Perovskite is an emerging name in the new generation of solar modules. Due to its super power conversion efficiency, it is extensively studied by researchers in photovoltaic technologies.
The material with a specific crystal structure has short service life, which was one of its biggest hurdles to its practical use, however, things are not the same with perovskite any more. Researchers at the Helmholtz Institute Erlangen-Nuremberg of the Forschungszentrum Jülich have come up with its new variant that stands out for its special stability. At high temperatures and illumination over 1450 hours of operation, the perovskite powered cell continued to hold 99 percent of its initial efficiency.
The stand out feature of perovskite is its crystalline arrangement. Due to its lattice structure, many material combinations of different atoms and molecules are possible. And a few of those display ferroelectric, superconducting or photovoltaic properties.
Perovskite is not new but the class of materials was only recently discovered for photovoltaics. And within a decade of research, it has proved its worth by increasing the efficacy for conventional silicon solar cells to the next level.
With respect to silicon crystals, perovskites have added advantages, some of them were:
- they can be easily created
- it produces good results without costing a lot of money and
- conserves energy
Silicon-based technology has nearly reached its limit. However, the layers of perovskite cells – few hundred nanometres thick – gives an upper edge to the already mature solar tech.
Durability v/s perovskite solar cells
Robustness is one of the major features when it comes to traditional silicon modules, an area where perovskite solar cells totally lack ground. This accounts for the low efficiency for perovskite based solar cells, confirmed Prof. Christoph Brabec of the Helmholtz Institute. Two decades of solar cells yields to not much of performance issue than solar cells made of perovskite that lose efficiency after just a few days or weeks.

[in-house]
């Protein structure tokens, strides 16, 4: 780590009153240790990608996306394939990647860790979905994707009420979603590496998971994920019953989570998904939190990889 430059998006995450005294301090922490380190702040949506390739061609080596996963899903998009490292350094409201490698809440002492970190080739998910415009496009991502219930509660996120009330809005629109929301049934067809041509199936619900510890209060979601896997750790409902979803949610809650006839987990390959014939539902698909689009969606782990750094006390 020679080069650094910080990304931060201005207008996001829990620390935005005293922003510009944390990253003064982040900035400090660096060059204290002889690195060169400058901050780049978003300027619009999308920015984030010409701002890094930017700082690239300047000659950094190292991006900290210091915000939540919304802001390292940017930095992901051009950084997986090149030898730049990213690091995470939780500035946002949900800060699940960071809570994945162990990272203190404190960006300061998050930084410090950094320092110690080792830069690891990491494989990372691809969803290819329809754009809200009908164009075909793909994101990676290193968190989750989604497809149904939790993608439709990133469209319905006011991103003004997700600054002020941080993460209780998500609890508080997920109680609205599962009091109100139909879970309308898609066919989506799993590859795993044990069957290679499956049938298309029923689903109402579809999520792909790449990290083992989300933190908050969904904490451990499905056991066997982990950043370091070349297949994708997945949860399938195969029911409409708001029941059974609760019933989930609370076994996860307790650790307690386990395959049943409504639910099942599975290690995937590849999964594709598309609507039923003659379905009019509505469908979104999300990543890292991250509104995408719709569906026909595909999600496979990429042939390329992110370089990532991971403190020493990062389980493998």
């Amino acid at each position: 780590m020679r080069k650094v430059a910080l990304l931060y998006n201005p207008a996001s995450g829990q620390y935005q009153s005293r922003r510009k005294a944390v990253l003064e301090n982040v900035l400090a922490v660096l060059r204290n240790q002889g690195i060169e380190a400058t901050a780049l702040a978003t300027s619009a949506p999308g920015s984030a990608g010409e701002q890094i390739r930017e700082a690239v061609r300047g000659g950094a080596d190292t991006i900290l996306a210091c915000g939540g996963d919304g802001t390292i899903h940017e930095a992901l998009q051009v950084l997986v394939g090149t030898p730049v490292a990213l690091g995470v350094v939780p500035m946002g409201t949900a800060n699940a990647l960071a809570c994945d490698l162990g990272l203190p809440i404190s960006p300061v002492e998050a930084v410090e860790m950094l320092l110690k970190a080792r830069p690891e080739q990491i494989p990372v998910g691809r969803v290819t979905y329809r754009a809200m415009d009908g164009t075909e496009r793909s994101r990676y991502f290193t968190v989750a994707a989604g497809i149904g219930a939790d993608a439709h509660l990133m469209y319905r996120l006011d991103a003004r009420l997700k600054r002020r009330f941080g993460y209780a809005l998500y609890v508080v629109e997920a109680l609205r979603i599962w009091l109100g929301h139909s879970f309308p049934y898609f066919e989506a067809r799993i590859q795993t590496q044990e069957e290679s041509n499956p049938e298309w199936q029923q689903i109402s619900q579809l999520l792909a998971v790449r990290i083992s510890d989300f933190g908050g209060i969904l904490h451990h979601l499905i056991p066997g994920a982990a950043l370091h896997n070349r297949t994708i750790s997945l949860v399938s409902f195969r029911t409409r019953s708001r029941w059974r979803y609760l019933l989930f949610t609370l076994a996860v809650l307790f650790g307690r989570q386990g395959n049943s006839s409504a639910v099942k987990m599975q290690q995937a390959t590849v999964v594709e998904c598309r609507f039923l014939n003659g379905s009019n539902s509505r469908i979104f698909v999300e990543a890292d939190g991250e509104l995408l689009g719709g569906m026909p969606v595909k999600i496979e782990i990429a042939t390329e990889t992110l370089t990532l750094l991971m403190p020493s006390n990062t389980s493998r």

Explaining his breakthrough, Prof. Brabec added that keeping the durability issue in mind, they have fabricated new form of perovskite solar cell that exhibit an extraordinary stability.
The cell survived 1450 hours at elevated temperatures around 65 degrees Celsius in the lab. Although long term estimate is not easy to predict, the team however feel certain that the new perovskite based solar cell can operate for more than 20,000 hours under normal circumstances.
High-throughput methods to optimization
The result is no accident, rather it involved thorough iterations of hundreds of different perovskite mixtures, keeping suitability and stability in mind.
To identify the best material combinations the researchers not only relied on proven components but they also come up with numbers of possible compositions.
Researchers took another step towards optimisation, that is to stabilise the contacts of perovskite within the cell, by building up several thin layers.
Ionic dopants or metal oxide nanoparticles are used as contact points (within cell). During elevated temperature, the nanoparticles undergo secondary reactions. Thus, causing etching and corrosion of the metal electrodes. This weakens the contact and electrical conductivity right at the initial stage.
To solve this problem, researchers covered the entire electrode with protective layer. The double-layer polymer structure not only maintained the decontaminated contact points but it also defended against degradation. In addition, the architecture displayed stable conductivity, even at elevated temperatures.
Currently, the effectiveness amounts to about 20.9 percent, while researchers envision to work towards 24 to 25 percent efficiency.
Double-layer polymer electrode structure makes the highly unstable perovskite cells into super power solar cells. Slight modification improved the device by increasing the stability. I’m sure this is not just one of its innovative sides. With more research, perovskite solar technology will speed up commercialization of mature solar tech.